“Tom Ritter has been a critical piece of the architectural development of Macon County since I became a Commissioner,” said Macon County Commission Chairman Jim Tate. “His calm and respectful demeanor is inviable because it makes him extremely easy to work alongside. When I think of Tom, the first thing that comes to mind is that when doing County projects he is always cognizant of the delicate usage of taxpayer funds. He has a knack for getting the most bang for the buck while respecting the government process.”
Emily said that through her dad’s “lead by example” teachings, she has been instilled with values of respect and a greater sense of community.
“Our parents taught us early on the importance of service and community,” said Emily. “Our dad has shown us throughout his career the importance of that, not just in word but in deed. My dad has donated countless hours of his work to projects throughout the community including REACH, Habitat for Humanity, FHS, Wounded Warrior Project, etc. There is rarely a time when my dad is not working on a job for a charitable cause that he believes in, and he has instilled that value in all of us. He is someone who believes deeply in serving his community.”
Ritter’s influence can be found in county facilities such as the Parker Meadows Sports Complex, Macon County Animal Control Facility, the Robert C. Carpenter Building, various improvements and additions to Macon County Schools, the Macon County Sheriff’s Annex building and so much more.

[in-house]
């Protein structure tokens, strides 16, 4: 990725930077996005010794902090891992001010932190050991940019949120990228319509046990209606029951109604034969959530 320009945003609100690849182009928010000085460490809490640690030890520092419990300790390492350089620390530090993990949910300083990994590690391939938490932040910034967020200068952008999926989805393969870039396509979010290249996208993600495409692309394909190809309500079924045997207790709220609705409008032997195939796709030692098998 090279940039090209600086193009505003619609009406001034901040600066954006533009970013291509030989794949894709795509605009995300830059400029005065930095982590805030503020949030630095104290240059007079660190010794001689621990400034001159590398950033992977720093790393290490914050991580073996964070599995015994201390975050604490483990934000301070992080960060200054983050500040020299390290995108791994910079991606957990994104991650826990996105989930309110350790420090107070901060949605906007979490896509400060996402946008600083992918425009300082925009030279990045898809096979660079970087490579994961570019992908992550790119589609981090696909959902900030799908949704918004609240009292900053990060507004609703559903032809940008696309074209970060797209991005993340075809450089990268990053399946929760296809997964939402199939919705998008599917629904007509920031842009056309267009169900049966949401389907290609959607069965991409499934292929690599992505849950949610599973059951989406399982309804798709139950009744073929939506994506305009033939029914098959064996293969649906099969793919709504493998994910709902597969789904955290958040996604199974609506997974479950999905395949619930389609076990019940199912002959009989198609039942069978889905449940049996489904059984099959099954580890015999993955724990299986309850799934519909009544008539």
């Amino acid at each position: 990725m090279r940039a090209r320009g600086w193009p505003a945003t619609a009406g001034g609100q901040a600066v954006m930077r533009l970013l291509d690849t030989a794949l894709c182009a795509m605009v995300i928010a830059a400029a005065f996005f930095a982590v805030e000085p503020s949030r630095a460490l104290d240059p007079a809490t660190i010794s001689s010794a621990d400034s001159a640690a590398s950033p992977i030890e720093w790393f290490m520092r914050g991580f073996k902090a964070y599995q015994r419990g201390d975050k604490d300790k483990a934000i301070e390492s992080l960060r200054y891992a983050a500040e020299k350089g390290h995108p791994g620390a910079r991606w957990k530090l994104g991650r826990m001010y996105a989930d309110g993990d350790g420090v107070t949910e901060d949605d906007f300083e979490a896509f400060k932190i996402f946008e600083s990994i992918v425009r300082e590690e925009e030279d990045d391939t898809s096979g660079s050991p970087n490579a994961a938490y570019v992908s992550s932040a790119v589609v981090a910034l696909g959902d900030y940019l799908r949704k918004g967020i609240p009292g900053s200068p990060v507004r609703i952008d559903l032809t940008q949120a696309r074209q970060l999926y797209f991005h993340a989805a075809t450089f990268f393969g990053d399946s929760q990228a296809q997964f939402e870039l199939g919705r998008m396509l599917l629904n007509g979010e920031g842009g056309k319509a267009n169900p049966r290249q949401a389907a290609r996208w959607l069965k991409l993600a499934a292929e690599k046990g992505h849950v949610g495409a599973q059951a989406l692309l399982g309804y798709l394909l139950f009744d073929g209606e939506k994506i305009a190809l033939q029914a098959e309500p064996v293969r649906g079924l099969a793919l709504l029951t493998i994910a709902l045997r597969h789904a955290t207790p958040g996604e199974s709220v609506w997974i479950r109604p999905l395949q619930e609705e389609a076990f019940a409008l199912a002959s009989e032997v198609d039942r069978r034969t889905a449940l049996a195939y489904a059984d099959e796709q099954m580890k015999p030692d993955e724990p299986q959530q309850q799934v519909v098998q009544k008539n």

Ritter is currently working on several projects for the county such as the Macon Middle School renovation project and just completed the South Macon Elementary expansion.
As evident as his influence in county facilities is, he is just as influential within the Town of Franklin.
“Tom Ritter is a tremendous asset to Franklin,” said Franklin Town Manager Summer Woodard. “His passion and expertise in architectural design have propelled Franklin forward. Mr. Ritter has been instrumental in the design of many Town of Franklin facilities. A few that come to mind are the Town Hall building, Public Works building, Police Department building, and Franklin Fire Departments’ future sub-station. Mr. Ritter’s contributions to our community are remarkable. This award is well deserved and earned.”
With two decades of influence on the architecture of Western North Carolina, Emily said what she is most proud offs her dad’s never-ending drive and work ethic.
“Aside from the work that my dad has done, what has been most impressive to me is simply his dedication,” said Emily. “When you get something from my dad, whether it’s his time or his work, he gives you all of it. For the people who are lucky enough to call him a friend, he will be there for you no matter what. For the number of friends my sister, brother, and I brought home over the years, he still remembers their birthdays and has them written out on his calendar so he knows to give them a call. He was in the stands for all of our soccer games, and in the seats for every dance recital and pageant. His dedication to provide exceptional work to the community and to see Macon County thrive is the most meaningful work that he still continues to do every day.”